# Isotropic Materials

The most commonly use material model is elastic isotropic where the properties are independent of orientation. This is a good model for materials like steel in the elastic range. Two independent parameters are all that are required to define this material, the elastic modulus $E$ and the Poisson's ratio $\nu$. From these the shear modulus $G$ can be defined as

$G = \dfrac{E}{2(1+\nu)}$

These are used to define the compliance matrix -- the inverse of the constitutive matrix

$C^{-1} = \begin{bmatrix} \dfrac{1}{E} & -\dfrac{\nu}{E} & -\dfrac{\nu}{E} & 0 & 0 & 0 \\ -\dfrac{\nu}{E} & \dfrac{1}{E} & -\dfrac{\nu}{E} & 0 & 0 & 0 \\ -\dfrac{\nu}{E} & -\dfrac{\nu}{E} & \dfrac{1}{E} & 0 & 0 & 0 \\ 0 & 0 & 0 & \dfrac{1}{G} & 0 & 0 \\ 0 & 0 & 0 & 0 & \dfrac{1}{G} & 0 \\ 0 & 0 & 0 & 0 & 0 & \dfrac{1}{G} \\ \end{bmatrix}$

If the default value of $G$ is overridden the material matrix need to be constructed differently to preserve symmetry in this case. It is convenient to think instead of the Cauchy stress tensor made up of two parts

• a mean hydrostatic stress tensor –- tending to change the volume $\sigma_h = \dfrac{\sigma_{xx} +\sigma_{yy} +\sigma_{zz}}{3}$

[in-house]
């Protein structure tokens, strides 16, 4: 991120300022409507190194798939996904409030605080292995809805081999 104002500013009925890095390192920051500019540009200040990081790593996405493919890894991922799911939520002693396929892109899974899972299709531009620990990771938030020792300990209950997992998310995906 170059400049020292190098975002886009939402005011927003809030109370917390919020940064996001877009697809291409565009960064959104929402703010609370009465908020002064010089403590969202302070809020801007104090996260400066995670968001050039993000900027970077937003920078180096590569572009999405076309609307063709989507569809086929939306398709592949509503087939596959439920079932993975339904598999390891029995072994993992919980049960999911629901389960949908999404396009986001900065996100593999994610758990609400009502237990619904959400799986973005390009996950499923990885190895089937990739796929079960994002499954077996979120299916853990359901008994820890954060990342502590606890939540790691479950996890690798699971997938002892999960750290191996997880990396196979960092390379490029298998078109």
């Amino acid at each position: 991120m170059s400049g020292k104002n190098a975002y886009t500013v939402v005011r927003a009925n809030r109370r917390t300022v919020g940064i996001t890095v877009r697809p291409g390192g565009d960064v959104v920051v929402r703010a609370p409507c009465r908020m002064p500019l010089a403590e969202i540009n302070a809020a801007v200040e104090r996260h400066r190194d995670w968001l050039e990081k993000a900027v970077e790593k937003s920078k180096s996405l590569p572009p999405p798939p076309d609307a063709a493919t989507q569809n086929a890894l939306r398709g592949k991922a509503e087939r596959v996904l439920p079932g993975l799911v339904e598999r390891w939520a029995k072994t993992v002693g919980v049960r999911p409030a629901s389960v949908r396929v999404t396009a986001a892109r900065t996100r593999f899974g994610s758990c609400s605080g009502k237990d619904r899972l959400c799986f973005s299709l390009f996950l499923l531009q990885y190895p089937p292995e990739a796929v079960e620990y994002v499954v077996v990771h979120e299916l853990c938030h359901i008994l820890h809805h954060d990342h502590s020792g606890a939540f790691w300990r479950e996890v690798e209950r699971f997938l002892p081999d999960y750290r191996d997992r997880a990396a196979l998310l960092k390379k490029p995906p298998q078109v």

• a deviatoric stress tensor –- tending to distort

The stress tensor can then be expressed as the sum of the mean hydrostatic stress and the deviatoric stress

$\sigma = \begin{bmatrix} \sigma_{xx} \\ \sigma_{yy} \\ \sigma_{zz} \\ \sigma_{xy} \\ \sigma_{yz} \\ \sigma_{zx} \\ \end{bmatrix} = \begin{bmatrix} \sigma_{h} \\ \sigma_{h} \\ \sigma_{h} \\ 0 \\ 0 \\ 0 \\ \end{bmatrix} + \begin{bmatrix} \sigma_{xx} - \sigma_h \\ \sigma_{yy} - \sigma_h \\ \sigma_{zz} - \sigma_h \\ \sigma_{xy} \\ \sigma_{yz} \\ \sigma_{zx} \\ \end{bmatrix}$

This gives a basis for handling the construction of the material matrix where we the values for $E$, $\nu$ and $G$ form an incompatible set. To avoid asymmetries in the stiffness matrix the material matrix is constructed from the bulk $K$ and shear $G$ moduli. Where the bulk modulus is calculated from $E$ and $\nu$

$K = \dfrac{E}{3(1 - 2\nu)}$

By using this approach the hydrostatic and deviatoric terms are separated, thus preserving the symmetry in the equations.